UPDATE THURSDAY, AUG. 10, 9:44 A.M.: Tonga defeated Canada 28-3. The two teams meet again Monday, Aug. 14, 7 p.m. Pacific time).
Coldstream’s Isaac (Ike) Olson gets the start for Canada in an international Rugby 15 friendly against host Tonga Wednesday, Aug. 9 (7 p.m. Pacific time).
Olson, who helped the New England Free Jacks win the Major League Rugby championship in July, will be one of Canada’s starting backs against the Tongans, ranked 15th in the world.
Coach Kingsley Jones knows his Canadian team will be in deep water against Tonga (an island in the south Pacific).
Which is just what the former Wales captain wants.
“That’s why we’ve come here,” Jones said Tuesday from Tonga. “We want to measure ourselves against better teams. We want to measure ourselves against a top-15 team.”
The 15th-ranked Tongans, whose roster has been strengthened thanks to recent changes in eligibility rules, are gearing up for next month’s Rugby World Cup. The Pacific Islanders are battle-hardened after four hard matches and will have home support in their first test match on home soil since 2017.
The Tonga Rugby Union is also marking its centennial.
No. 23 Canada, meanwhile, hasn’t played since a 43-37 loss to No. 21 Namibia in November.
The two teams will meet again Monday (Tuesday local time).
Tonga likely represents Canada’s toughest challenge since a pair of matches against England and Wales in July 2021, which the Canadians lost 70-14 and 68-12, respectively.
Before travelling to Tonga, Canada held a 12-day training camp in Nadi, Fiji, which included a closed training scrimmage with the Fijian Drua academy.
The August internationals have special meaning for the Canada coach, whose late father Phil Kingsley Jones once coached Tonga.
Jones’ matchday 23 includes Olson and seven other members of the Free Jacks, who won 12 straight en route to the Major League Rugby title on July 8.
The Canadian men have played just 12 times (5-7-0) since failing to get out of the group stage at the 2019 World Cup in Japan.
Canada had only four outings in 2022, losing to No. 20 Spain 57-34 in Ottawa and beating No. 29 Belgium 45-0 in Halifax in July before downing the 26th-ranked Dutch 37-25 and falling 43-37 to No. 21 Namibia in Amsterdam in November.
Jones, who expects to have more games this November, wants to have 45 players in place, three deep in every position, by the time qualification starts for the 2027 World Cup, likely in 2025.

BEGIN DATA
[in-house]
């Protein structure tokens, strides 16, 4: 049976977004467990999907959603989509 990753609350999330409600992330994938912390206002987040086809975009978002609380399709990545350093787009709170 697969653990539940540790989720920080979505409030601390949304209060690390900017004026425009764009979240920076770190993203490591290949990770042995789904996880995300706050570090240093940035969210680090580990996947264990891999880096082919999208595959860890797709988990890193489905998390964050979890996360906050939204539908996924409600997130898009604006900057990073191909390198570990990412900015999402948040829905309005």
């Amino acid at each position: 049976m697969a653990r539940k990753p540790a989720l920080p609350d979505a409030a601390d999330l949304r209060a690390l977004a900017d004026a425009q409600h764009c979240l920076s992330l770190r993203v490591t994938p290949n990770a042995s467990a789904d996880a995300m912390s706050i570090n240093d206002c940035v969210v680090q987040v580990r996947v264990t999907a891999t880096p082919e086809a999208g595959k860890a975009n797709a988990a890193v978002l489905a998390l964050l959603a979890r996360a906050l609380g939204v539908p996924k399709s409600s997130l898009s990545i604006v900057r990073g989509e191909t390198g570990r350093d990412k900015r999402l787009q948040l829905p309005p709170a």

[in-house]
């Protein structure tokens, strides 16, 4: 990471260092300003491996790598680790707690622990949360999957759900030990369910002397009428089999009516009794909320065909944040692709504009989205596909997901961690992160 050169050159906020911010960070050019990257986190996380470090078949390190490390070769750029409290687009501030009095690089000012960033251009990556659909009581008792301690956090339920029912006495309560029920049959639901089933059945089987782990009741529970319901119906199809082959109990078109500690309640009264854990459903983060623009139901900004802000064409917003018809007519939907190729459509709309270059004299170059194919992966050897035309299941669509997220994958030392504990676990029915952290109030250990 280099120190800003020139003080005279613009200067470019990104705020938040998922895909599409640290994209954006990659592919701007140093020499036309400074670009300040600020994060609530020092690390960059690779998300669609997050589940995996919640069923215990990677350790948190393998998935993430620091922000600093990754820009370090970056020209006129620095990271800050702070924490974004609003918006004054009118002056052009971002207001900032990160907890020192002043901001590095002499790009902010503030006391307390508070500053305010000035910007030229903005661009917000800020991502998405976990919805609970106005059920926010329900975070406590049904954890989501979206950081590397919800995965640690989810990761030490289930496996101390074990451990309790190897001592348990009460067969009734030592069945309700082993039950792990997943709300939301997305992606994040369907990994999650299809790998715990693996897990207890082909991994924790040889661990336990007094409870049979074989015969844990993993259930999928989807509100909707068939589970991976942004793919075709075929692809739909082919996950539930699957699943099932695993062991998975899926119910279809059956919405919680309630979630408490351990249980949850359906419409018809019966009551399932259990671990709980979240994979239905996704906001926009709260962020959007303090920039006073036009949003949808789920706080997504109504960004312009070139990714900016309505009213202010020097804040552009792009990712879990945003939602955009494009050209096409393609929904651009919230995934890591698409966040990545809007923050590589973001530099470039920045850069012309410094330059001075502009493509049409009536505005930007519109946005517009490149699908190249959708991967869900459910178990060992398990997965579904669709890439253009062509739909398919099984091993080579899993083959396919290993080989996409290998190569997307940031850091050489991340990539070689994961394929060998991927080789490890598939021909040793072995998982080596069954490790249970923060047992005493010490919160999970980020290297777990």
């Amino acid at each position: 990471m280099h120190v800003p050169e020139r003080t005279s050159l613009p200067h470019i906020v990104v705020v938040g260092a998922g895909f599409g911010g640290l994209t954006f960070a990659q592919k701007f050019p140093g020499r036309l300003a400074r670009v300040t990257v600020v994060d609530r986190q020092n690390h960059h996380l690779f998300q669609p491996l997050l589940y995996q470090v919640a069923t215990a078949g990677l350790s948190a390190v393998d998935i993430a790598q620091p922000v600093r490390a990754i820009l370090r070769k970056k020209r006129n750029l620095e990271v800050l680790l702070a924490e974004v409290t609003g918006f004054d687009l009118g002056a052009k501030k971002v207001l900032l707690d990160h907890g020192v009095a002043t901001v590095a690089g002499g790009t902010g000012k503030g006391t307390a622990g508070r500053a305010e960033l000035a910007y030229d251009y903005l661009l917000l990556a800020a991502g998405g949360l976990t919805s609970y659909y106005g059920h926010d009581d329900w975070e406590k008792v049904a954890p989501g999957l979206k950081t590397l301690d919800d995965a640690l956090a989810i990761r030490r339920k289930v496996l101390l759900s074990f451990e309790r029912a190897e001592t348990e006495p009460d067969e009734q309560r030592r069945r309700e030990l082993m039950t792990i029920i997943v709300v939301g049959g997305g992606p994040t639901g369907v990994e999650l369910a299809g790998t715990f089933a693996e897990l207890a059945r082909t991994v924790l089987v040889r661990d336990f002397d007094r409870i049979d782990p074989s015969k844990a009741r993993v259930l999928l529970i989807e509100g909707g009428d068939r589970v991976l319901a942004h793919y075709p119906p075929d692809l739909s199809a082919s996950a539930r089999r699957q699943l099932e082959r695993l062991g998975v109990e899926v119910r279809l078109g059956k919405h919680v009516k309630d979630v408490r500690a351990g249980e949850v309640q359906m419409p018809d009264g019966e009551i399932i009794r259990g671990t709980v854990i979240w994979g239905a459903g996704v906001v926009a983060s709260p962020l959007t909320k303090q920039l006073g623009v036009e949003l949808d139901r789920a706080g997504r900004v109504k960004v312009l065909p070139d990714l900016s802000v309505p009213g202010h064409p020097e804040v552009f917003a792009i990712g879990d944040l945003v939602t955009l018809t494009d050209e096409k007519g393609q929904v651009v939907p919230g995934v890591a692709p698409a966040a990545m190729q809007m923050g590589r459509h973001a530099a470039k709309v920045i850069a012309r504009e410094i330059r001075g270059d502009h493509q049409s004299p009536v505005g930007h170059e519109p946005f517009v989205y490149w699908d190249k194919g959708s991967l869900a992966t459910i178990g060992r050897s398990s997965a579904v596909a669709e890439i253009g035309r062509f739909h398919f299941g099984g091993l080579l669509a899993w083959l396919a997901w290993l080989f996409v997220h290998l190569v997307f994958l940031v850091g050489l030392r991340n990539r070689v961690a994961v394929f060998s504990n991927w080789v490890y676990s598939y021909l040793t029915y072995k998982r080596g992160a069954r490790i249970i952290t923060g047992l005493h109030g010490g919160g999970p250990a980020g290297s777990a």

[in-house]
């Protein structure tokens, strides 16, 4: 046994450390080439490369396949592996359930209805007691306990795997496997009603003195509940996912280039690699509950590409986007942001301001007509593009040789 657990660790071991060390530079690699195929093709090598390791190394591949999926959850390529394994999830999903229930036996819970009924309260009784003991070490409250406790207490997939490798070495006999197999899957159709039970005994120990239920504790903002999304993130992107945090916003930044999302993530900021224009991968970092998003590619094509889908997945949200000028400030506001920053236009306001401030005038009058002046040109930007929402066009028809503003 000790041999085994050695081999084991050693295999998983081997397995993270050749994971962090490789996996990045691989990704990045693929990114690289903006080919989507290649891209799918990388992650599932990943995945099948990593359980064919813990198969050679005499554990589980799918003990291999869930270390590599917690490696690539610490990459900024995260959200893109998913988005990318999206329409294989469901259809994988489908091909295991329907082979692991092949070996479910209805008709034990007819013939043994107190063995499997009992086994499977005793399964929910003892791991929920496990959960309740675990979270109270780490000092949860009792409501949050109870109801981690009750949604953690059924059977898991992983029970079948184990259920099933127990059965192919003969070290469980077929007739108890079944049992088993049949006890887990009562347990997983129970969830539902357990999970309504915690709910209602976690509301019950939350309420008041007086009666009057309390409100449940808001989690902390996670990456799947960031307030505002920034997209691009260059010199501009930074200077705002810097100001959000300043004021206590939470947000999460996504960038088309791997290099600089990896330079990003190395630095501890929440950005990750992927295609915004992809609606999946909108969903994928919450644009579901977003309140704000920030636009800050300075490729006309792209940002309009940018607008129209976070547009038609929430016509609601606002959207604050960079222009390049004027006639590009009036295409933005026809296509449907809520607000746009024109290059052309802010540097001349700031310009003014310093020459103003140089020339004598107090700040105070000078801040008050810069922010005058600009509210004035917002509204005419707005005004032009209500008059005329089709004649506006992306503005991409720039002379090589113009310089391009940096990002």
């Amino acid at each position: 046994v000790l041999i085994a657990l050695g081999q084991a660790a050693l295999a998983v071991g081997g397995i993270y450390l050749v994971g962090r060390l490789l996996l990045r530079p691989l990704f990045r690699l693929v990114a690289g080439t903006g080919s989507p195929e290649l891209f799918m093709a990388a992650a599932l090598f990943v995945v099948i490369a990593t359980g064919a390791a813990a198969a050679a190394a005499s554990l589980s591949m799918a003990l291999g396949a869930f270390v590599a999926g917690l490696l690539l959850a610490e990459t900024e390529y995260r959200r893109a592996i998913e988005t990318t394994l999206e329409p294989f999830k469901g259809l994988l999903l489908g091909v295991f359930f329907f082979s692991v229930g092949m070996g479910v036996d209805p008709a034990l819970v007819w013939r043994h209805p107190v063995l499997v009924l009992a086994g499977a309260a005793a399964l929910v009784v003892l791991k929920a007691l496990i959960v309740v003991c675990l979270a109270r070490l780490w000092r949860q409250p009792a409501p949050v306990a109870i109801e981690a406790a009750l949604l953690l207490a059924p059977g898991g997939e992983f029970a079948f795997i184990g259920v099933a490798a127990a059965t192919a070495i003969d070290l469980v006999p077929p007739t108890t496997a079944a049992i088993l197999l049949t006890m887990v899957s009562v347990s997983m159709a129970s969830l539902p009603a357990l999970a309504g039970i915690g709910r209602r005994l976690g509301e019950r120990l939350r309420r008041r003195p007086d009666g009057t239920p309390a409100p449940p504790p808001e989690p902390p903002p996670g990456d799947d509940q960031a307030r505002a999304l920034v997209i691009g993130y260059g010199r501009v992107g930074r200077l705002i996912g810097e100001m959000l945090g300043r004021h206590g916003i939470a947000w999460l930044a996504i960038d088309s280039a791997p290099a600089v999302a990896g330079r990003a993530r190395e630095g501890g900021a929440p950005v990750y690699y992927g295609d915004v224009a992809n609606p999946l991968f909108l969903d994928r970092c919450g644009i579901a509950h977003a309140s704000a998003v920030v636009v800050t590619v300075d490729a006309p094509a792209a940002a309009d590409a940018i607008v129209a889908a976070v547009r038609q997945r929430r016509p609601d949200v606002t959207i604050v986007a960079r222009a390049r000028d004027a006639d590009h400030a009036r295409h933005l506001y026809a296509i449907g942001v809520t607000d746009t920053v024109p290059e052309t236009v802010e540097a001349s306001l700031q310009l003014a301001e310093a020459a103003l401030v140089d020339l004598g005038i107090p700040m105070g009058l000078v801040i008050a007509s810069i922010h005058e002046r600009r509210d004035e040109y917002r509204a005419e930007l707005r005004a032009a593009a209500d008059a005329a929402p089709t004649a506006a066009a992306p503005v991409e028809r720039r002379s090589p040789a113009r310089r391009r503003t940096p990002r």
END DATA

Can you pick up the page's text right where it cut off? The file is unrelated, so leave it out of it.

Hence his desire to blood new talent.
“We need to give these guys exposure to put us in a good position,” said Jones. “We can’t go into those games in ’25 with people having less than 10 tests (experience).”
Canada has a 5-4-0 career record against Tonga but lost the last two meetings — 33-23 in August 2019 in Lautoka, Fiji, and 28-18 in July 2015 in Burnaby, both in Pacific Nations Cup play.
Canada’s last win was a chippy 36-27 decision in Kingston, Ont., in June 2013, also at the Pacific Nations Cup.
The teams have met three times at the World Cup with Canada winning all three encounters: 25-20 in 2011 in New Zealand, 24-7 in 2003 in Australia and 37-4 in 1987 in New Zealand.
England is currently ranked No. 6 while Wales is No. 8.
The highest-ranked teams Canada has faced since then are Portugal, the U.S. and Uruguay, currently ranked No. 16, 17 and 18. The Canadians managed a 34-21 win over the Americans in St. John’s, N.L., in September 2021 but were beaten 38-16 in the second leg of the World Cup qualifier to lose 59-50 on aggregate.
Canada then lost 54-46 to No. 22 Chile on aggregate to miss out on the World Cup contention for the first time.
Tonga became the 19th team to qualify for the 20-team World Cup in July 2022 when it defeated No. 24 Hong Kong in the Asia/Pacific 1 playoff.
Tonga is in a tough Group B, alongside No. 1 Ireland, No. 4 South Africa, No. 5 Scotland and No. 19 Romania.
Tonga has benefited from a recent World Rugby rule change allowing players who have not represented their country in three years to switch to the country of their birth, or of their parents’ or grandparents’ birth.
That means the team known as the Ikale Tahi (Sea Eagles) can showcase the likes of former All Blacks Malakai Fekitoa, Charles Piutau, Augustine Pulu, George Moala and Vaea Fifita and former Wallabies (Australia) Israel Folau and Adam Coleman.
Tonga is coming off a last-place performance at the four-team Pacific Nations Cup, which ran July 22 through Saturday, losing 36-20 to No. 10 Fiji, 21-16 to No. 14 Japan and 34-9 to No. 12 Samoa.
Prior to that, the Tongans defeated Australia ‘A’ 27-21 in Nuku’alofa in its first match on home soil since 2017.